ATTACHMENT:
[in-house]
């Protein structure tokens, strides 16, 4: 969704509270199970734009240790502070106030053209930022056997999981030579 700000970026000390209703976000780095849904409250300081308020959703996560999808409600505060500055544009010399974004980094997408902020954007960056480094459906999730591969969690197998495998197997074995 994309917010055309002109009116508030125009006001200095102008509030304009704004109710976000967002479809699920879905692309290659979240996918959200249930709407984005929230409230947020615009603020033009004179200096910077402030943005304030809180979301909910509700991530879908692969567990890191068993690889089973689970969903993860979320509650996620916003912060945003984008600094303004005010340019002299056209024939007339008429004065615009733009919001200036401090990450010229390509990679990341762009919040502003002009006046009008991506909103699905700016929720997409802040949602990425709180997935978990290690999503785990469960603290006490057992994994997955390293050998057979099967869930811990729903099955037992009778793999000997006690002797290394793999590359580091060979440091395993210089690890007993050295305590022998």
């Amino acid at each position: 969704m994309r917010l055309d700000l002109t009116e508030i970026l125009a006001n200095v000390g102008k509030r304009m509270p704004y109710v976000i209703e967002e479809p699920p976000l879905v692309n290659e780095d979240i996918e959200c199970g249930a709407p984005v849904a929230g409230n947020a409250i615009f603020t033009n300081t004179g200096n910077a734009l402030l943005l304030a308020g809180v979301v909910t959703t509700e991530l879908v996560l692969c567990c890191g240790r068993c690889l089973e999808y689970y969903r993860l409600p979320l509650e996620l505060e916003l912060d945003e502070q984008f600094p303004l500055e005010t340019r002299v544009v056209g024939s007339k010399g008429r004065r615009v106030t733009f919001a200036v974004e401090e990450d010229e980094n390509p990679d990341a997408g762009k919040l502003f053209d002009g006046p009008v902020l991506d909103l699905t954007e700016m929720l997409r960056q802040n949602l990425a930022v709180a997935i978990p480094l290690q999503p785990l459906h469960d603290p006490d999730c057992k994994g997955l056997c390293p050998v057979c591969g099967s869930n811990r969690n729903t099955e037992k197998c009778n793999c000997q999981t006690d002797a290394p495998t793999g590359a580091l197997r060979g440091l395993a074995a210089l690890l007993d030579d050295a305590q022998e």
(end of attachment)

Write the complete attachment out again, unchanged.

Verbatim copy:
[in-house]
């Protein structure tokens, strides 16, 4: 969704509270199970734009240790502070106030053209930022056997999981030579 700000970026000390209703976000780095849904409250300081308020959703996560999808409600505060500055544009010399974004980094997408902020954007960056480094459906999730591969969690197998495998197997074995 994309917010055309002109009116508030125009006001200095102008509030304009704004109710976000967002479809699920879905692309290659979240996918959200249930709407984005929230409230947020615009603020033009004179200096910077402030943005304030809180979301909910509700991530879908692969567990890191068993690889089973689970969903993860979320509650996620916003912060945003984008600094303004005010340019002299056209024939007339008429004065615009733009919001200036401090990450010229390509990679990341762009919040502003002009006046009008991506909103699905700016929720997409802040949602990425709180997935978990290690999503785990469960603290006490057992994994997955390293050998057979099967869930811990729903099955037992009778793999000997006690002797290394793999590359580091060979440091395993210089690890007993050295305590022998």
């Amino acid at each position: 969704m994309r917010l055309d700000l002109t009116e508030i970026l125009a006001n200095v000390g102008k509030r304009m509270p704004y109710v976000i209703e967002e479809p699920p976000l879905v692309n290659e780095d979240i996918e959200c199970g249930a709407p984005v849904a929230g409230n947020a409250i615009f603020t033009n300081t004179g200096n910077a734009l402030l943005l304030a308020g809180v979301v909910t959703t509700e991530l879908v996560l692969c567990c890191g240790r068993c690889l089973e999808y689970y969903r993860l409600p979320l509650e996620l505060e916003l912060d945003e502070q984008f600094p303004l500055e005010t340019r002299v544009v056209g024939s007339k010399g008429r004065r615009v106030t733009f919001a200036v974004e401090e990450d010229e980094n390509p990679d990341a997408g762009k919040l502003f053209d002009g006046p009008v902020l991506d909103l699905t954007e700016m929720l997409r960056q802040n949602l990425a930022v709180a997935i978990p480094l290690q999503p785990l459906h469960d603290p006490d999730c057992k994994g997955l056997c390293p050998v057979c591969g099967s869930n811990r969690n729903t099955e037992k197998c009778n793999c000997q999981t006690d002797a290394p495998t793999g590359a580091l197997r060979g440091l395993a074995a210089l690890l007993d030579d050295a305590q022998e």